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Thirty-First Illinois Infantry.

John E. Smith's Brigade — Logan's Division--Seventeenth Corps.

(1) Col. John A. Logan, Major-Gen. (3) Col. Edwin S. Mccook; Bvt. Major-Gen.
(2) Col. Lyndorf Ozburn; Bvt. Brig-Gen. (4) Col. Robert N. Pearson; Bvt. Brig.-Gen.

companies. killed and died of wounds. died of disease, accidents, in Prison, &c. Total Enrollment.
Officers. Men. Total. Officers. Men. Total.
Field and Staff 2   2 1   1 16
Company A 1 22 23   32 32 183
  B 1 14 15   30 30 179
  C   16 16   33 33 173
  D 3 18 21   38 38 185
  E   16 16   24 24 178
  F   16 16 1 24 25 174
  G   17 17 1 39 40 182
  H 1 15 16   27 27 195
  I   17 17   26 26 178
  K 1 15 16   20 20 166
Totals 9 166 175 3 293 296 1,809

Total of killed and wounded, 630; died of disease in Confederate prisons (previously included), 19.

battles. K. & M. W. battles. K. & M. W.
Belmont, Mo. 18 Trenton, Tenn. 1
Fort Donelson, Tenn. 58 Canton, Miss. 1
Burnt Bridge, Tenn. 1 Kenesaw Mountain, Ga. 5
Grand Junction, Tenn. 1 Battle of Atlanta, Ga. 49
Thompson's Hill, Miss. 1 Siege of Atlanta, Ga. 3
Raymond, Miss. 2 Lovejoy's Station, Ga. 3
Champion's Hill, Miss. 8 March to the Sea 1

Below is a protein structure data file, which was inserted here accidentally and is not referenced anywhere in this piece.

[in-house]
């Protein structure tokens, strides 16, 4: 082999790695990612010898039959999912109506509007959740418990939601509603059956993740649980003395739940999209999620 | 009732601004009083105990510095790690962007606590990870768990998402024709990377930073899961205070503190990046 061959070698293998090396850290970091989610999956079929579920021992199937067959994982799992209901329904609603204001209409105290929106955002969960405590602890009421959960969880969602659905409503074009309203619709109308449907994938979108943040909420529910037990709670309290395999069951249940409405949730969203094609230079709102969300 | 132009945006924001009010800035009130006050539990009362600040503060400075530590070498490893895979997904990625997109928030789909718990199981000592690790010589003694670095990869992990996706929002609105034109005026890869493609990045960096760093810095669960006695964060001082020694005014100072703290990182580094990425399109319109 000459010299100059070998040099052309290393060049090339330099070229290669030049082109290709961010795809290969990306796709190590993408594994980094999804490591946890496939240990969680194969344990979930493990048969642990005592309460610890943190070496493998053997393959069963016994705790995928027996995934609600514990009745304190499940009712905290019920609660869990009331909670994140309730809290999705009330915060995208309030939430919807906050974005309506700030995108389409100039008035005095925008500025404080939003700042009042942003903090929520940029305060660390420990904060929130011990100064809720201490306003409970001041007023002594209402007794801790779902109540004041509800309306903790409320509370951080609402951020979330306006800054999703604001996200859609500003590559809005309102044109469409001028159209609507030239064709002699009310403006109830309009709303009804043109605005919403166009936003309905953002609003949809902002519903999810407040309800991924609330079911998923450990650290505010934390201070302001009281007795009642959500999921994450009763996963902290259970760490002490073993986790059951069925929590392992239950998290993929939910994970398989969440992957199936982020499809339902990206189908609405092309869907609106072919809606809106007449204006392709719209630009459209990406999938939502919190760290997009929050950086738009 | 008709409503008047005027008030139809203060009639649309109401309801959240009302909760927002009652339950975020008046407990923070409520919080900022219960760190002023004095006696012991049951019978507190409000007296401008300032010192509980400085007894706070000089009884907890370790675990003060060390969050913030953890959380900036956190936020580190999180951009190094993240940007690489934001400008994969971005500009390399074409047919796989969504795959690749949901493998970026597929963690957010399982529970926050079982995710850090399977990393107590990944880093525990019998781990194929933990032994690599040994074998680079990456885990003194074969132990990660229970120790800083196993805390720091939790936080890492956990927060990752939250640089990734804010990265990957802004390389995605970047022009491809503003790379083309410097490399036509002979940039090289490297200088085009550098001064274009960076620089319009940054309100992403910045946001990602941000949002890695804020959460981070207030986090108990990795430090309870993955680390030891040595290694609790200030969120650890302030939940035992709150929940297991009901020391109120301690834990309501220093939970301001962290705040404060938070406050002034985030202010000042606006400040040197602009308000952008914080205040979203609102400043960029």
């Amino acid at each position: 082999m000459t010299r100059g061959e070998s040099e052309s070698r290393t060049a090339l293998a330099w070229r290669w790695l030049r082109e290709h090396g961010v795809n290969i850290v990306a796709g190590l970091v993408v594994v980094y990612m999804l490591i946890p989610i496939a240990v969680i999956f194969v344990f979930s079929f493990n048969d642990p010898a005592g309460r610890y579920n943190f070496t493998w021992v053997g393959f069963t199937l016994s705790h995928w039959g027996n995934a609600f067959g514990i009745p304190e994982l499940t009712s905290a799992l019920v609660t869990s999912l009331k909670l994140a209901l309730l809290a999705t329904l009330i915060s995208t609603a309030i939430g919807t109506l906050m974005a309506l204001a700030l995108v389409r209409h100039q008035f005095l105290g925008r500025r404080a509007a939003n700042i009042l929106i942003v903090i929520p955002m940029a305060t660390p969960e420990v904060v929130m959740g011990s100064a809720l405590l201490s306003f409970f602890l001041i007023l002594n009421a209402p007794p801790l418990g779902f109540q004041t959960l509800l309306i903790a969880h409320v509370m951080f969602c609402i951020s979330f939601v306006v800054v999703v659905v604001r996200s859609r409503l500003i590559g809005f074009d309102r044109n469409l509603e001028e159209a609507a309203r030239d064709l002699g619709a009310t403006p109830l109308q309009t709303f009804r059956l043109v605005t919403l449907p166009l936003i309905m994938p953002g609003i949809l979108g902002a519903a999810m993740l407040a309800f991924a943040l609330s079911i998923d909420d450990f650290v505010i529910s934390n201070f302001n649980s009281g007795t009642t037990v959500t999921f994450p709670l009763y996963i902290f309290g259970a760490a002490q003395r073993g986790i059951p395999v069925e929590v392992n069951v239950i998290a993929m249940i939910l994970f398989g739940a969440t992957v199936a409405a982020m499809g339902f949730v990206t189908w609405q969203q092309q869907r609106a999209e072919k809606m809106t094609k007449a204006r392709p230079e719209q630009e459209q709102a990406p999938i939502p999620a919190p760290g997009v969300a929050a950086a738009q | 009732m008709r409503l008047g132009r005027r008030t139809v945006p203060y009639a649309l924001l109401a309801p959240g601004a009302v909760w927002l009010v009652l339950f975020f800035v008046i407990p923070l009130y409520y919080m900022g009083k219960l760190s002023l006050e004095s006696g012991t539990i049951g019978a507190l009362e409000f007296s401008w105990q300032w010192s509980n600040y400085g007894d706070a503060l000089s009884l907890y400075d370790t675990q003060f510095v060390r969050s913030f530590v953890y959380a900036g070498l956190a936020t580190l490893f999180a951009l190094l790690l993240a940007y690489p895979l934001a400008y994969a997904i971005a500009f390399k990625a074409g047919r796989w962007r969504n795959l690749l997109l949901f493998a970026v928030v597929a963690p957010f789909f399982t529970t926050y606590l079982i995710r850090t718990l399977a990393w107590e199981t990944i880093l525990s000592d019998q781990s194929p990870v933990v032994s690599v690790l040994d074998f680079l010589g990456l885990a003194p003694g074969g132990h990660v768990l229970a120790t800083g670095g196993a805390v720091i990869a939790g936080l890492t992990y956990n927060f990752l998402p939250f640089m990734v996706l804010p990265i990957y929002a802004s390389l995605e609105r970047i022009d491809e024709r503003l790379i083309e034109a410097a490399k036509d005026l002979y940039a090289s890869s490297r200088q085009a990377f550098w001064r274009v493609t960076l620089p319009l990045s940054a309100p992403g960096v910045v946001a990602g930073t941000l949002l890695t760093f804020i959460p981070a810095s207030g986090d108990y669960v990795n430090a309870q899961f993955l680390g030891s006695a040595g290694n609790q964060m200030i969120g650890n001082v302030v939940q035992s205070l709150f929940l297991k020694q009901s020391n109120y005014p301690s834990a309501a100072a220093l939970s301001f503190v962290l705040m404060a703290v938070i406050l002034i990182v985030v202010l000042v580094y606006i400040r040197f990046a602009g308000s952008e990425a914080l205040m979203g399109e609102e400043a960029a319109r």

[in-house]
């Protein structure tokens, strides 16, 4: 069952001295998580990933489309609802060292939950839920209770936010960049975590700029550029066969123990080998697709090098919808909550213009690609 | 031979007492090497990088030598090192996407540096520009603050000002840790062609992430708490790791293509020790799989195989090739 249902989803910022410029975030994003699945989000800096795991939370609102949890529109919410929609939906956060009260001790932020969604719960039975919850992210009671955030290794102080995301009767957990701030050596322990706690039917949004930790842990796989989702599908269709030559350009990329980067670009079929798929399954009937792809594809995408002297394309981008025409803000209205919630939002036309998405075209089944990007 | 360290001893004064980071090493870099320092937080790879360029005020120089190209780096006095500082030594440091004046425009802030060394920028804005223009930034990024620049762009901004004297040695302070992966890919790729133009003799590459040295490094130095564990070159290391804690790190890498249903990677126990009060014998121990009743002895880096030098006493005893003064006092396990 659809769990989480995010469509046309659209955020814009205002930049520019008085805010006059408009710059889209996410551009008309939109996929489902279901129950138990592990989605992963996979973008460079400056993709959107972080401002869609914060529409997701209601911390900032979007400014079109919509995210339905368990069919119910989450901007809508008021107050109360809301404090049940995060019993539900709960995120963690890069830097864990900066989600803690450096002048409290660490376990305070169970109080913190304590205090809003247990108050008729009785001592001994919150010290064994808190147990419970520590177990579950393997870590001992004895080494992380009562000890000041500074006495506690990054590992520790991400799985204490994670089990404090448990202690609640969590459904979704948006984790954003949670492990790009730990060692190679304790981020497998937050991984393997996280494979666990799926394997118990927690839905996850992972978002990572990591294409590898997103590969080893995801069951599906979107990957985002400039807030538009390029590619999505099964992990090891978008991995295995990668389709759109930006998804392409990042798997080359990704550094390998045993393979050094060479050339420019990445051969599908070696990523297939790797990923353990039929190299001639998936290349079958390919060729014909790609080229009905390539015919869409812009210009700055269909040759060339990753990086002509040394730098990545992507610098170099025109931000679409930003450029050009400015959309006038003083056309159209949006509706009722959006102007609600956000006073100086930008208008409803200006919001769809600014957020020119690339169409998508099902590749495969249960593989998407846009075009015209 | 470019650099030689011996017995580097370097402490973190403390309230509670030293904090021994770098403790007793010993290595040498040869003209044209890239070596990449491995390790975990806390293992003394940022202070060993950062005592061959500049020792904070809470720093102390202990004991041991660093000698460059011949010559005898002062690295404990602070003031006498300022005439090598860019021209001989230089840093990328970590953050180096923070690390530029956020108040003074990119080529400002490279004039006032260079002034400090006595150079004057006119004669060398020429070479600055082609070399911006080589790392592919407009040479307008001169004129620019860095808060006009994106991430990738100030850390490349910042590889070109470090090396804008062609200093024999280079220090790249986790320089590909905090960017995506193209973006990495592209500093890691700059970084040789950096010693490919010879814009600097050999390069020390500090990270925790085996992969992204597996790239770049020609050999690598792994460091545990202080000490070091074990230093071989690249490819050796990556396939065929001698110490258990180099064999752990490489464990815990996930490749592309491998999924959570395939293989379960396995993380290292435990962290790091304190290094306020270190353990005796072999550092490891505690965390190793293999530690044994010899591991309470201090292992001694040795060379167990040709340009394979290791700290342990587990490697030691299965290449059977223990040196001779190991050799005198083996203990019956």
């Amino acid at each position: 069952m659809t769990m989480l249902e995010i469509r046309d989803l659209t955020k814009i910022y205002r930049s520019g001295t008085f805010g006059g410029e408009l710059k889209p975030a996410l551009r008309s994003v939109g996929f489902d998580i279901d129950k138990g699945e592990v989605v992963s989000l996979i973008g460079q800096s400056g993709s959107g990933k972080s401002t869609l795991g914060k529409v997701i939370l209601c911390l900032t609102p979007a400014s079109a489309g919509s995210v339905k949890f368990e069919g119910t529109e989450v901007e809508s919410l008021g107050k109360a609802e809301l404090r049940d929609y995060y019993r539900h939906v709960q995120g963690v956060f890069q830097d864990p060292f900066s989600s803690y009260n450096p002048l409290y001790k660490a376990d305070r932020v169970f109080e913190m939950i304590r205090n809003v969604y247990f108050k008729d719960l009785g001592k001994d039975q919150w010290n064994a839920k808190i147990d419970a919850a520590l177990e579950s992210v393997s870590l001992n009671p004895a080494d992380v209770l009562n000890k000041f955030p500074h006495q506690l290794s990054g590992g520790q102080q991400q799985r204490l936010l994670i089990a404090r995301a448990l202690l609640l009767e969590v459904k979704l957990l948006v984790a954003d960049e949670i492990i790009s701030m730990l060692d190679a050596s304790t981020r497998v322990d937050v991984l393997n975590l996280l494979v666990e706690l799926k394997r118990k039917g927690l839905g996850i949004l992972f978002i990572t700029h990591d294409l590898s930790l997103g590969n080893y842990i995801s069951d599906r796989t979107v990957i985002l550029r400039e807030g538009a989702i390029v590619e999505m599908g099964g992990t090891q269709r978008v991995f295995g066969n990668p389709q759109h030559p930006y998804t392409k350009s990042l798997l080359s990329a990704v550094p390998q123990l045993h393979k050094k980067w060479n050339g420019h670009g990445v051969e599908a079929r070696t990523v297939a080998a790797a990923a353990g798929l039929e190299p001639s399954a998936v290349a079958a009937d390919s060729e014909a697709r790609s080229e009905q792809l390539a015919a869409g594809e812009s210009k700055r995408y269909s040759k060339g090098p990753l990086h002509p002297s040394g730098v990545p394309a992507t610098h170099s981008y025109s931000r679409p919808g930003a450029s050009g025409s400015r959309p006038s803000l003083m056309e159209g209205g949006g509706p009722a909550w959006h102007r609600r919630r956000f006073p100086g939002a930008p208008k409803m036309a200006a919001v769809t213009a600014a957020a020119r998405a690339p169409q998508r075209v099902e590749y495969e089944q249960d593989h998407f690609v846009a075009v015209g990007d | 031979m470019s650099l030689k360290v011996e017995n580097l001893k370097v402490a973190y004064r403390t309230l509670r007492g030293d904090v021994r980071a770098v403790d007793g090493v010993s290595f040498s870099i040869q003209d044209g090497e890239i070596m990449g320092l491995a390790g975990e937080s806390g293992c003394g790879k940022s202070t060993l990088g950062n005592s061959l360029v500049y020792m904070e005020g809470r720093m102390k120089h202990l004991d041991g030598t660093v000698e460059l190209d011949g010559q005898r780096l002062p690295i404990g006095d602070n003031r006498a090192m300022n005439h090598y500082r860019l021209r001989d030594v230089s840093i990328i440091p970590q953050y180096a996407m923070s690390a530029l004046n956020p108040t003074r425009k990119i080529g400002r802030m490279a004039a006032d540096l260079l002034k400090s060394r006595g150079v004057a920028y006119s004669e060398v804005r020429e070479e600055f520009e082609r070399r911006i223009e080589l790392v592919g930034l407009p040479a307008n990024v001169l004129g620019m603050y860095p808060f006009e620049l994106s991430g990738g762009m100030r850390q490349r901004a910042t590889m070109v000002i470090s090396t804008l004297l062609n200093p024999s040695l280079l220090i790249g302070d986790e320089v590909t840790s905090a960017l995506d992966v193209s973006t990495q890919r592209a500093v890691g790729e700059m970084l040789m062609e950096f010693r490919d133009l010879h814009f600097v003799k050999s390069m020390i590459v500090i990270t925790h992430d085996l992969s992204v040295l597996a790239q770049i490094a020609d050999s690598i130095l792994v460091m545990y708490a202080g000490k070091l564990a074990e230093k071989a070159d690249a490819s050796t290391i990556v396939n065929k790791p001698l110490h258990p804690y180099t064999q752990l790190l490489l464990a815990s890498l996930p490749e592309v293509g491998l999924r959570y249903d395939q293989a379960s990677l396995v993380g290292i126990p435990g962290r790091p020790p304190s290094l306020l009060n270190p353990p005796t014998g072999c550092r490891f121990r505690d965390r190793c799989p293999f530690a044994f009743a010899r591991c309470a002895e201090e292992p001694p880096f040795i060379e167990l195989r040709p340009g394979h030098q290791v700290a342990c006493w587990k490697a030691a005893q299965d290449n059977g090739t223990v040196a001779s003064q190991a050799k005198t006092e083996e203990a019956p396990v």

Vicksburg Assault, May 22, 1863 5 Wateree River, S. C. 1
Siege of Vicksburg, Miss. 13 Bentonville, N. C. 1
Jackson, Tenn. 1 Place unknown 2

Present, also, at Fort Henry, Tenn. Siege of Corinth; Tuscumbia River; Jackson, Miss.; Meridian Raid; Big Shanty, Ga.; Jonesboro, Ga.; Siege of Savannah; Salkahatchie, S. C.; Columbia, S. C.

notes.--Organized at Cairo, September 18, 1861. In November it fought at Belmont, where it lost 10 killed, 70 wounded, and 4 missing. In February, 1862, it moved up the Tennessee River, and was present at the bombardment of Fort Henry; thence it marched over the hills to Fort Donelson, where it went into position in front of the enemy's works, amid winter's snow and storm. It was engaged in the assault, during which the regiment evinced a remarkable steadiness under fire, changing front to rear on tenth company in the face of severe musketry, over uneven ground and in tangled brush. Colonel Logan, who still commanded the Thirty-first, was seriously wounded in this action, and Lieutenant-Colonel John H. White was killed; the total loss was 31 killed, 117 wounded, and 28 missing. During the Vicksburg campaign, the Thirty-first served in J. E. Smith's Brigade, Logan's Division, Seventeenth Corps; it lost at Raymond, 1 killed and 6 wounded; at Champion's Hill, 5 killed and 18 wounded; and on May 22d, in the grand assault on Vicksburg, 3 killed and 21 wounded, including Lieutenant-Colonel John D. Rees, who was mortally wounded by a hand-grenade while mounting the parapet. It also sustained severe losses in the trenches during the siege, several being killed in the fight over the crater at the Mine Explosion at Fort Hill, May 25th. The regiment encountered its hardest fighting and greatest percentage of loss on July 22; 1864, at the battle of Atlanta; it was then in Leggett's (3d) Division, Seventeenth Corps.

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